12. One cubic mm IoT device

    But can it run Crysis? Seriously, these are fascinating. The mind just boggles at the implications. There'll be some niches where the size is a gamechanger (inside the body, "smart dust", etc.), but for many practical purposes the size might be a hindrance. The power requirements though - potentially indefinite battery life in indoor lighting - raises some interesting prospects.
  13. Minutes 7-Apr-17

    16-May-17 is good for me if I can be of assistance. Will be a big month for IoT in Newcastle with a highly anticipated IoT Pioneers Meetup early May and the inaugural Hunter Innovation Festival IoT Workshop late May.
  14. Pirelli's smart tires - what's next?

    Good points. The power, as it so often does, comes from combining data sources. Tyre pressure with fuel consumption by route - what is optimal? Tyre temperature with pressure, ambient temperature, vehicle speed and driver identity - who's smoking the tyres? Shock events, location on vehicle and vehicle position, aggregated over many vehicles - pothole detector! But Jason's point is a good one - sometimes you just need to start instrumenting and discover the insights later. I'll give you a recent example - the instrumented pneumatic tube vehicle counters we developed for our Smart Parking system report on various parameters that aren't critical to the core product. One started to fail recently in a way we hadn't seen before. Turns out one of the tubes had lost its springiness. But thanks to our collected data, we now have a unique data signature that alerts us to a pending "springiness" failure! We can even see the clear progression from healthy to point of failure, and combined with traffic counts and ambient temperature records, we can predict time to failure. That's really quite powerful, yet we never imagined it when we were designing it. Last thought... how do they measure vertical load from within the tyre? Maybe it's based on internal tyre height at the bottom of the tyre vs at the top to get a measure of deformation, combined with the tyre pressure to get total load on the rubber? I can't see that being particularly accurate!
  15. That's it - it almost doesn't matter how mature one's technology or technical capability is if it is not well aligned with purchasing expectations. On the density matter, I had in mind a way to measure the sophistication of installations - there's plenty of connected things already, but the great promise of the IoT is that it can be done at significant scale do to technology advancement. So if your garage door talks to your car, that's M2M, but if light switch in the house is remotely monitored, then that's further along the IoT path. Coarse, I know.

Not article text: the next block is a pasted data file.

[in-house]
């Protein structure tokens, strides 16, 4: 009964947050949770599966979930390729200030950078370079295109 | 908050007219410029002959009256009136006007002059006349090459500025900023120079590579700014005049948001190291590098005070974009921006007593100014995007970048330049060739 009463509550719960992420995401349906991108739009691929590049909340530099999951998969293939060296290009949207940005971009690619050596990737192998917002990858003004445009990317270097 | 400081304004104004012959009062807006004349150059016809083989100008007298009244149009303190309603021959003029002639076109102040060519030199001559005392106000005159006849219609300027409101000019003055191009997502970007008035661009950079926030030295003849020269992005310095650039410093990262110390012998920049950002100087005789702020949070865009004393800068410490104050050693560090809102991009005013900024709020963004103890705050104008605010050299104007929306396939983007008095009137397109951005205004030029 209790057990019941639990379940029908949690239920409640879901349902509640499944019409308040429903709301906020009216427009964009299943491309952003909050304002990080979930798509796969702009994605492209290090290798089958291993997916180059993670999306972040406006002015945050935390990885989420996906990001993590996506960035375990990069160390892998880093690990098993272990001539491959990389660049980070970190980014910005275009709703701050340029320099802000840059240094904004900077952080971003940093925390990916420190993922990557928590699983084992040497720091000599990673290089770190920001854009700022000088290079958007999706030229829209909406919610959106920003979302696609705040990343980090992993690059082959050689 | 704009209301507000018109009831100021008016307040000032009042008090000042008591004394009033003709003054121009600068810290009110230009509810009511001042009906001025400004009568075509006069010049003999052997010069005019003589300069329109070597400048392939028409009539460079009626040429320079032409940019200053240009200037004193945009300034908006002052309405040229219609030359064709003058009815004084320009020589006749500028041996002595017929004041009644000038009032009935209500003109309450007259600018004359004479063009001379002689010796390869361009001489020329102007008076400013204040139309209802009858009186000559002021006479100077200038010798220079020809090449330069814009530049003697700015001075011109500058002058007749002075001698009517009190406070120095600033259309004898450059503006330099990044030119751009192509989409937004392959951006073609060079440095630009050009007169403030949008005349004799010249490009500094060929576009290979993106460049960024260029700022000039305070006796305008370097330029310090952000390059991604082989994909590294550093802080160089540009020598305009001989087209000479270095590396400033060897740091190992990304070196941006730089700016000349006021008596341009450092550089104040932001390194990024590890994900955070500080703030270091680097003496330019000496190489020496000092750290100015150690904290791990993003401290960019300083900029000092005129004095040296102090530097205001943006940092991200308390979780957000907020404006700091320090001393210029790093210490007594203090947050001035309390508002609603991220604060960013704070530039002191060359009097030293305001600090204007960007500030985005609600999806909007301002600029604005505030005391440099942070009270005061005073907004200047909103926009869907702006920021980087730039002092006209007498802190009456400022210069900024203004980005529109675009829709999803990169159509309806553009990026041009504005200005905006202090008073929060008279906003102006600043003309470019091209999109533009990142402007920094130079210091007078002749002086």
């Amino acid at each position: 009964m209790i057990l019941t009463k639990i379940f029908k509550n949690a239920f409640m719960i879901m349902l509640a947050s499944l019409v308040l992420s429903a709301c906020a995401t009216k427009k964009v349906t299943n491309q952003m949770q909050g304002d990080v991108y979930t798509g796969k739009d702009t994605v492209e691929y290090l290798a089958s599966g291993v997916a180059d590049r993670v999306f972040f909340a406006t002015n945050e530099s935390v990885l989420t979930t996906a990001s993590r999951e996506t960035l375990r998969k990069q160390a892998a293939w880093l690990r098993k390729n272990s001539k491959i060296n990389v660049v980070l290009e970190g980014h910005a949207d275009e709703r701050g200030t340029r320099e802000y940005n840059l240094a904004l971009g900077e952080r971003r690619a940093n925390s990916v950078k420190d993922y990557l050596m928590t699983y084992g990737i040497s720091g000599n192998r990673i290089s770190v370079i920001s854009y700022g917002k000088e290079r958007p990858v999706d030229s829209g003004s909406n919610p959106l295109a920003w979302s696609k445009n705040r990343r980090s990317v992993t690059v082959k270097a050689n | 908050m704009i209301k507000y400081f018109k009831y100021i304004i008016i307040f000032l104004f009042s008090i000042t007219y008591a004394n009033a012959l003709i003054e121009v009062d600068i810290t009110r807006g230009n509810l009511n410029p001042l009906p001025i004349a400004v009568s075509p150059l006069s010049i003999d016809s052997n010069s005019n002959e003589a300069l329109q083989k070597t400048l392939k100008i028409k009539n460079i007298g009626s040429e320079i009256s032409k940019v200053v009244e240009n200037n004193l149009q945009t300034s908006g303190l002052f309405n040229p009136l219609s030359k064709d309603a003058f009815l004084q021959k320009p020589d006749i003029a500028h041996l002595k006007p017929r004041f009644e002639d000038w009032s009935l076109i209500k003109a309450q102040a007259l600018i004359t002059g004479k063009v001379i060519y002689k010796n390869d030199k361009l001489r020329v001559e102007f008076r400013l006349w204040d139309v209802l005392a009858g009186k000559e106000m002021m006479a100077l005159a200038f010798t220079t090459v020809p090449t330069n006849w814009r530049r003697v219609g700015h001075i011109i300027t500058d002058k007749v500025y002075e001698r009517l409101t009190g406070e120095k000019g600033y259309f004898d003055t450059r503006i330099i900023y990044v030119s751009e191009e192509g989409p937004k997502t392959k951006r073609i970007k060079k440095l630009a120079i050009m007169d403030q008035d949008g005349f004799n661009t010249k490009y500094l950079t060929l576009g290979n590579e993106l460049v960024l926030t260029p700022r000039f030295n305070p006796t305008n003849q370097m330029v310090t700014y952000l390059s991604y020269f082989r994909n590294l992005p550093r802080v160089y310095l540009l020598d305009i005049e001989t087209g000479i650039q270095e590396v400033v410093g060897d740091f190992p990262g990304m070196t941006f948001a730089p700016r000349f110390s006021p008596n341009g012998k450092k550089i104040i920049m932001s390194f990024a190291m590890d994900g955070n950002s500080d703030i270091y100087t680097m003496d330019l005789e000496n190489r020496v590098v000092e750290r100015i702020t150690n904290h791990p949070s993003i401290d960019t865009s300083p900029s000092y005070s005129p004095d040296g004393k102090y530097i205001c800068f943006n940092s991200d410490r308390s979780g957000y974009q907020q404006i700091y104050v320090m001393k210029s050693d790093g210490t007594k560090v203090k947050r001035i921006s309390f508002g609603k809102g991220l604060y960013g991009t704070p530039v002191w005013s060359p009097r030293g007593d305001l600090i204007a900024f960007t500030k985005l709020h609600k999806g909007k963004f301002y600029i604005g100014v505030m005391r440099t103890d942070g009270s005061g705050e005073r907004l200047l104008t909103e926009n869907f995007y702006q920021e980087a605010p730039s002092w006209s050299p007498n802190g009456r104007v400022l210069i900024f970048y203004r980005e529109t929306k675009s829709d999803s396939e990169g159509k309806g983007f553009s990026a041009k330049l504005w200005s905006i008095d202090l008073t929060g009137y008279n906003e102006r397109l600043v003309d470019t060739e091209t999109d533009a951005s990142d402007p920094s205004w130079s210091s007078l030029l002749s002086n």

16. There was some discussion about defining maturity at the last meeting of IoTAA Work Stream 6 (Startups). While this example wasn't mentioned, there was a general acknowledgement that it's a difficult task. I'm pleased there also tends to be a general understanding that there is a chicken-and-egg challenge in that the IoT market is quite immature, so proudly claiming one's own maturity is misleading at best. I think you're getting at the same thing - until customers are informed enough to write confident purchase orders, any one claiming a level of maturity is just waving their peacock feathers. With so much still subject to debate, perhaps a framework with more quantifiable aspects might be attractive: dollars saved via the IoT; regions covered by LPWANs; density of things; hours of uptime; number of IoT startups; percentage of active participants in an IoT association. But you might be on to something - while there might be a heap of technical capability ready to come online, the IoT can't be considered mature unless people are actually paying for Smart Parking installations, or autonomous farming equipment, or Smart meters or whatever.
  17. Newcastle IoT Pioneers

    March: Sigfox with Thinxtra Our second meetup for 2017 is on, usual time, usual place: 6:30pm, Thursday, March 2nd, 2017. Stag & Hunter Hotel, Mayfield. Upstairs function room - look for the staircase in the middle of the pub. We're fortunate to welcome Guy Langlois from Thinxtra, to Newcastle for the evening. Thinxtra are the national operators for the Sigfox low-power wireless area network (LPWAN). They've been rolling out coverage at a tremendous pace across New Zealand, Australia and most recently, Hong Kong. Guy will be bringing some exciting news for Newcastle as well as some hot give-aways for the maker-minded. It'll be a two-part presentation: opportunity of LPWAN for IoT & case studies very hands-on presentation on how to use Sigfox devkit As usual, outside the presentations there will be a news recap, plus plenty of opportunity to talk business and tech with like-minded folk from the local area. Feel free to bring up a drink from the bar downstairs or even order a meal from the restaurant, plus there'll be free finger food after the talks! All are welcome, but please RSVP so we can get the catering right.